# alignat align two sums under each other

This

\begin{alignat*}{2}
f(a) &= \lim_{s} \frac{1}{2 z} \int_{-w}^{+e}\int_{-r}^{+t} g(q)\cdot h(q) d x d y  &\\
&= \lim_{s} \frac{1}{3s} &\Bigg\{  \sum_{w} \int_{-r}^{+t} g(q+e)\cdot h(q) d x d y d x d y &\\
& &  \sum_{w} \int_{-r}^{+t} g(q)\cdot h(q) d x d y d x d y &\Bigg\} \\
\end{alignat*}


Produces this:

Obviously, the space between the fraction and curly bracket is not intended, what I wanted to do was to align the second sum under the first one like it is done here. What is incorrect? (I want to do it with alignat without getting too complex like nested alignemets)

• While code snippets are useful in explanations, it is always best to compose a fully compilable MWE that illustrates the problem including the \documentclass and the appropriate packages so that those trying to help don't have to recreate it. – Peter Grill Dec 18 '18 at 19:28

A combination of an \hphantom{\Bigg\{} and some additional alignment points gives good results:

## Notes:

• The alignat*= environment produces as many rl (right/left) pairs as specified in the first parameter and does not insert additional space that the align environment does, so you need to insert the space that is desired between the alignment points (this was not needed in this case).
• The double && ensure that the subsequent columns are also left aligned.

## Code

\documentclass{article}
\usepackage{mathtools}% include amsmath

\begin{document}
\begin{alignat*}{4}
f(a)
&= \lim_{s} \frac{1}{2 z} &&                    \int_{-w}^{+e}\int_{-r}^{+t} g(q)\cdot h(q) d x d y      & \\
&= \lim_{s} \frac{1}{3s}  &&           \Bigg\{  \sum_{w} \int_{-r}^{+t} g(q+e)\cdot h(q) d x d y d x d y & \\
&                         && \hphantom{\Bigg\{} \sum_{w} \int_{-r}^{+t} g(q)\cdot h(q) d x d y d x d y   & \Bigg\} \\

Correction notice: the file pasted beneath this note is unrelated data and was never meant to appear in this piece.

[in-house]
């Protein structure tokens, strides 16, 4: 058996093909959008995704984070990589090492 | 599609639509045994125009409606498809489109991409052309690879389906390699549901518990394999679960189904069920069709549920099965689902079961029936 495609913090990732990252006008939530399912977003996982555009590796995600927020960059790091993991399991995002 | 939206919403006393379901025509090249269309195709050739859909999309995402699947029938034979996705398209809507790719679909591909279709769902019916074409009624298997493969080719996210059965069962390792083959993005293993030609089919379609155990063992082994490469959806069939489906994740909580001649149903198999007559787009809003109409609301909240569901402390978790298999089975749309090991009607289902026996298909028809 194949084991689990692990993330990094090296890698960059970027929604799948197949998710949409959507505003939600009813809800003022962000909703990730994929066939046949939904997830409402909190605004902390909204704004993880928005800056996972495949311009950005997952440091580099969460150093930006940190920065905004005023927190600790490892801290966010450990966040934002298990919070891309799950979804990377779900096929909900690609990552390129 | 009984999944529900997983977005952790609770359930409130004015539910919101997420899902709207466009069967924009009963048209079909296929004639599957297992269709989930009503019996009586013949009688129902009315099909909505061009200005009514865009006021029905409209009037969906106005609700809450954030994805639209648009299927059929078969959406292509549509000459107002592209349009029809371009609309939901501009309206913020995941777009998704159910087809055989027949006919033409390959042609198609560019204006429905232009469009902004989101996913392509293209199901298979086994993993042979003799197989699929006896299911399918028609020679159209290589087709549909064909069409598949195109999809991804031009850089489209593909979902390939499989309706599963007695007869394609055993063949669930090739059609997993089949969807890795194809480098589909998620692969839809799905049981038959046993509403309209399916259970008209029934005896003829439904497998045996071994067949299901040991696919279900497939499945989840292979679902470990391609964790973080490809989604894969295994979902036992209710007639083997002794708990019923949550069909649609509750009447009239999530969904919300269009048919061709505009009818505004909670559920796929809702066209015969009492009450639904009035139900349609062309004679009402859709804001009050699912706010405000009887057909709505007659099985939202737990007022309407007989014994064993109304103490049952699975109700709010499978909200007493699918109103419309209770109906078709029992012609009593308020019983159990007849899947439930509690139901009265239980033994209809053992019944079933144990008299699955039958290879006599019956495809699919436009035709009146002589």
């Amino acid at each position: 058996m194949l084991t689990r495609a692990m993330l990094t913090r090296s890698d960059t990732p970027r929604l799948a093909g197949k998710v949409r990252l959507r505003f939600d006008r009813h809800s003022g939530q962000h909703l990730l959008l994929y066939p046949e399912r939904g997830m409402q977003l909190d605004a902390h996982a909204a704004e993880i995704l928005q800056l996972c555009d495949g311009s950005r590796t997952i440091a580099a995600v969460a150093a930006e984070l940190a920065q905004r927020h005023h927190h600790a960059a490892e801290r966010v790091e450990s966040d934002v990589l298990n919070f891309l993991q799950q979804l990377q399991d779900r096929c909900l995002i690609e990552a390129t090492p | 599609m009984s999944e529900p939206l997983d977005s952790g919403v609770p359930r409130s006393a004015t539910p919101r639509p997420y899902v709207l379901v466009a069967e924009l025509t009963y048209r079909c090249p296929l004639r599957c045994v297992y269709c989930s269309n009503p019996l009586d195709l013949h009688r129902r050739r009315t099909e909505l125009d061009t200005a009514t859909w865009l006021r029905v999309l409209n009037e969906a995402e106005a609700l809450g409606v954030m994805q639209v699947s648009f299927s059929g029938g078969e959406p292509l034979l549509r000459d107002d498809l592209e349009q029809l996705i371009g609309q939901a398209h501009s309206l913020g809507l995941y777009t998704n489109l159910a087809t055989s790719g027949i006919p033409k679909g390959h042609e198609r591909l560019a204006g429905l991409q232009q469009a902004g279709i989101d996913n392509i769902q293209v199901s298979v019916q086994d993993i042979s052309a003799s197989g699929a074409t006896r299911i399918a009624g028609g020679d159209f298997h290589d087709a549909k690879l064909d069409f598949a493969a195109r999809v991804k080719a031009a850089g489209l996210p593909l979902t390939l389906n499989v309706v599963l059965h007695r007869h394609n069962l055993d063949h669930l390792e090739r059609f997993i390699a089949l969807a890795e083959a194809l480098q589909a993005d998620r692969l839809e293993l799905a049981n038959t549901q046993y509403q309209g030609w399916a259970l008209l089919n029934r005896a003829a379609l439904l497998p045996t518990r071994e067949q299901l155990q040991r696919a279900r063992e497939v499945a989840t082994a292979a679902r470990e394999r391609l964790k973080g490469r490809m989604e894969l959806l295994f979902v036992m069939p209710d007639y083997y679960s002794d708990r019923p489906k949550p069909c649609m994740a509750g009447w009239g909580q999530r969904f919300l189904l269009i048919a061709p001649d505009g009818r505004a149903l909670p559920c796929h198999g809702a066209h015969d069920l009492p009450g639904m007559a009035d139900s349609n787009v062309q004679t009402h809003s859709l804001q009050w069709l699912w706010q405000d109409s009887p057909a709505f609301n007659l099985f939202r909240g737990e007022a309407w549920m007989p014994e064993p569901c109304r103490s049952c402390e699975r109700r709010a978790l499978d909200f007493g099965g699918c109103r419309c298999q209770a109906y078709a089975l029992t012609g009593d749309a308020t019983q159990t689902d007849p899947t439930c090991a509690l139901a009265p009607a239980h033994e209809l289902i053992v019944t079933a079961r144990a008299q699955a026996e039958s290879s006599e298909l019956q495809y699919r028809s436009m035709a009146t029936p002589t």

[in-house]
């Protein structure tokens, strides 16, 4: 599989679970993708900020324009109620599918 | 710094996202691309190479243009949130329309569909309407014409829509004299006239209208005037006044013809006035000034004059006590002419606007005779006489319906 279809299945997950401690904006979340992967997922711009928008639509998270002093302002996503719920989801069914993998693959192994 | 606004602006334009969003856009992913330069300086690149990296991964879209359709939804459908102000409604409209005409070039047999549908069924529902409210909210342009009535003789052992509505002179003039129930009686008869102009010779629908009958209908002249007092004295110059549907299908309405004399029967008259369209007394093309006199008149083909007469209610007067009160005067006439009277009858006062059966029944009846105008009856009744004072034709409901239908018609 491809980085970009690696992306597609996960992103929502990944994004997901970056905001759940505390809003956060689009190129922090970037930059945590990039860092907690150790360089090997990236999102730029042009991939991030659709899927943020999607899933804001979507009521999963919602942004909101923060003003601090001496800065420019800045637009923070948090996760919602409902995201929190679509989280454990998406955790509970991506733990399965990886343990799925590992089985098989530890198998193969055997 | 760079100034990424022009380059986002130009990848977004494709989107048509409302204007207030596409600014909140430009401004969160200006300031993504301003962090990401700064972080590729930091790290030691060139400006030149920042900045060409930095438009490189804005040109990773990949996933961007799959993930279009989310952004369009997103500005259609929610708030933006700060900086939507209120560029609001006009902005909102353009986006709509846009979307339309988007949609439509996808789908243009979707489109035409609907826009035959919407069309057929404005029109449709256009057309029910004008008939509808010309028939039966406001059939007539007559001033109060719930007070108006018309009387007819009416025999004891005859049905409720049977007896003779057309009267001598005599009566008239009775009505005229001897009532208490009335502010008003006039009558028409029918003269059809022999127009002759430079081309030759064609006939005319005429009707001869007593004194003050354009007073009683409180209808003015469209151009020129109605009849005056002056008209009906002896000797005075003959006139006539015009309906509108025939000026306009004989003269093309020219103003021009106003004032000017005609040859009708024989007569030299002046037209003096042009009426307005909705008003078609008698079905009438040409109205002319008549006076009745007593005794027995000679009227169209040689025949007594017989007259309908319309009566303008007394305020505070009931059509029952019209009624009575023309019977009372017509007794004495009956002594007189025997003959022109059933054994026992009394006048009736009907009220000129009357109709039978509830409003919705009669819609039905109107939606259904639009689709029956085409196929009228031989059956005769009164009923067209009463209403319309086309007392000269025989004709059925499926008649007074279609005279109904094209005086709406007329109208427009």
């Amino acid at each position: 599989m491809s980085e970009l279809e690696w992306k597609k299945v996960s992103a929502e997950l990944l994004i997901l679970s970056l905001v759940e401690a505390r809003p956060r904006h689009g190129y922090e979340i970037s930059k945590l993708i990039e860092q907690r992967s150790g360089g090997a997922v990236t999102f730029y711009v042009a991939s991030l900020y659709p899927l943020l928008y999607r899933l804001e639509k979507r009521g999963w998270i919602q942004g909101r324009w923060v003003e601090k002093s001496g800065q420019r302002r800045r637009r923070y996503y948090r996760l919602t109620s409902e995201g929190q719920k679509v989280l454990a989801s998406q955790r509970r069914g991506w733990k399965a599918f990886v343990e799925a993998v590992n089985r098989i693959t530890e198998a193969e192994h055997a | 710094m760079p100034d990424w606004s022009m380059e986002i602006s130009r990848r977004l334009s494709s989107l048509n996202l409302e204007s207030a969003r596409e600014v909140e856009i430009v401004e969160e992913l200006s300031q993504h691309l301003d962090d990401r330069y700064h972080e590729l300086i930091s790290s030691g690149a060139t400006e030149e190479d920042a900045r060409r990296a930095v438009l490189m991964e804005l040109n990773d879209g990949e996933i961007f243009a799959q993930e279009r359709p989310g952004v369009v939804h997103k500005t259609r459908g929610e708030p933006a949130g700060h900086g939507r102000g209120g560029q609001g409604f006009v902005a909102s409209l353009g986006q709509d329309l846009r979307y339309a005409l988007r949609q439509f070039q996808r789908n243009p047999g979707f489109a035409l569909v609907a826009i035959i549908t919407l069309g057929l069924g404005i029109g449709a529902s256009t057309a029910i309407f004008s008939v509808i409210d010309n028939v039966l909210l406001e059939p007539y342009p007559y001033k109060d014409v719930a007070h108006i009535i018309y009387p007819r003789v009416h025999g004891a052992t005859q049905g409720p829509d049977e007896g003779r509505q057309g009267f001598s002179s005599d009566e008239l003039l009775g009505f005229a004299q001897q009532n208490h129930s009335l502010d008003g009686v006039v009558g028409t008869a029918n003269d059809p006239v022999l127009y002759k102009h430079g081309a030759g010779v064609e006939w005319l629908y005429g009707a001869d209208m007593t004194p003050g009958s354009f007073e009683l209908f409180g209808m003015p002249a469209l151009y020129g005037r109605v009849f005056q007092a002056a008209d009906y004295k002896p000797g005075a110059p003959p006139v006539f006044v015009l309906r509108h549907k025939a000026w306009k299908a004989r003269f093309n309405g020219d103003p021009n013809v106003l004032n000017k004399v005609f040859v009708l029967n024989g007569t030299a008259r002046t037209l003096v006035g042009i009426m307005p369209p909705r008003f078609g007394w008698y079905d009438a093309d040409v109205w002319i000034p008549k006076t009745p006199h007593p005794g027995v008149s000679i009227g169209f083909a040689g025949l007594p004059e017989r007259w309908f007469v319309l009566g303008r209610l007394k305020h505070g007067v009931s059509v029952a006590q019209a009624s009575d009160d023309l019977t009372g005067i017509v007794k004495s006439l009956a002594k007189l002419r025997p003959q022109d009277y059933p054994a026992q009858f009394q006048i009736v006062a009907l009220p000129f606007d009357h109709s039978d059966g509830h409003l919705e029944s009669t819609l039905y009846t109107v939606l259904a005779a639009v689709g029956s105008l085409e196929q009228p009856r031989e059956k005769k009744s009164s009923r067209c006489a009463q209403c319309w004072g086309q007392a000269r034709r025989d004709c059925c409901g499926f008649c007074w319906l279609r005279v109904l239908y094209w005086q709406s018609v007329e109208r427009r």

\end{alignat*}
\end{document}

• Why does the solution with simple alignat not work, since i merely copied what works from the link that I mention in the question and just used different content? – leosenko Dec 18 '18 at 21:31
• @leosenko: The solution you linked to employs \mathrlap so what you have here is not really identical to that solution. There are lots of different way to do alignments -- I only presented what came naturally to me: Select the desired alighnemt points and use a single & where you want the text before to be r aligned and the text following to be l aligned. A double &&skips the r align component and make the text following l aligned. Also updated answer to attempt to explain this. – Peter Grill Dec 18 '18 at 22:07

This is a case for split with a nested aligned or multlined environment.

A couple of notes

1. dx should be preceded by a thin space; it's easy to forget it, so I provide a \diff command that adds it automatically;

2. \Bigg is too large and it should be in the \Biggl and \Biggr varieties anyhow; I used \biggl and \biggr;

3. in the aligned solution, there should be a \! before \sum to avoid an unwanted thin space.

\documentclass{article}
\usepackage{amsmath,mathtools}

\newcommand\diff{\mathop{}\!d}

\begin{document}

\begin{equation*}
\begin{split}
f(a)
&= \lim_{s} \frac{1}{2z} \int_{-w}^{+e}\int_{-r}^{+t} g(q)\cdot h(q)\diff x\diff y
\\
&= \lim_{s} \frac{1}{3s} \biggl\{
\begin{aligned}[t]
&\!\sum_{w} \int_{-r}^{+t} g(q+e)\cdot h(q) \diff x \diff y \diff x \diff y \\
&\!\sum_{w} \int_{-r}^{+t} g(q)\cdot h(q) \diff x \diff y \diff x \diff y
\biggr\}
\end{aligned}
\end{split}
\end{equation*}

\begin{equation*}
\begin{split}
f(a)
&= \lim_{s} \frac{1}{2z} \int_{-w}^{+e}\int_{-r}^{+t} g(q)\cdot h(q)\diff x\diff y
\\
&= \lim_{s} \frac{1}{3s} \biggl\{
\begin{multlined}[t]
\sum_{w} \int_{-r}^{+t} g(q+e)\cdot h(q) \diff x \diff y \diff x \diff y \\
\sum_{w} \int_{-r}^{+t} g(q)\cdot h(q) \diff x \diff y \diff x \diff y
\biggr\}
\end{multlined}
\end{split}
\end{equation*}

\end{document}


A solution with an aligned environment nested in a align*. I also propose a different alignment, and an improvement for the spacing of differential symbols:

    \documentclass{article}
\usepackage{amsmath}

\begin{document}

\begin{align*}
f(a) &= \lim_{s} \frac{1}{2 z} \int_{-w}^{+e}\int_{-r}^{+t} g(q)\cdot h(q)\, d x\,d y &\\
&= \lim_{s} \frac{1}{3s}\begin{aligned}[t]\Bigg\{ & \sum_{w} \int_{-r}^{+t} g(q+e)\cdot h(q) \,d x\,d y\,d x\,d y \\
& \sum_{w} \int_{-r}^{+t} g(q)\cdot h(q) \,d x\, d y \, d x\, d y\, \Bigg\}\end{aligned}
\end{align*}
\bigskip

\begin{align*}
f(a) &= \lim_{s} \frac{1}{2 z} \int_{-w}^{+e}\int_{-r}^{+t} g(q)\cdot h(q) \,d x\,d y &\\
&= \lim_{s} \frac{1}{3s}\begin{aligned}[t]\Bigg\{\sum_{w} \int_{-r}^{+t} g(q+e)\cdot h(q) \,d x\,d y\,d x\,d y & \\
\sum_{w} \int_{-r}^{+t} g(q)\cdot h(q)\,d x\,d y\,d x\,d y &\,\Bigg\}\end{aligned}
\end{align*}

\end{document}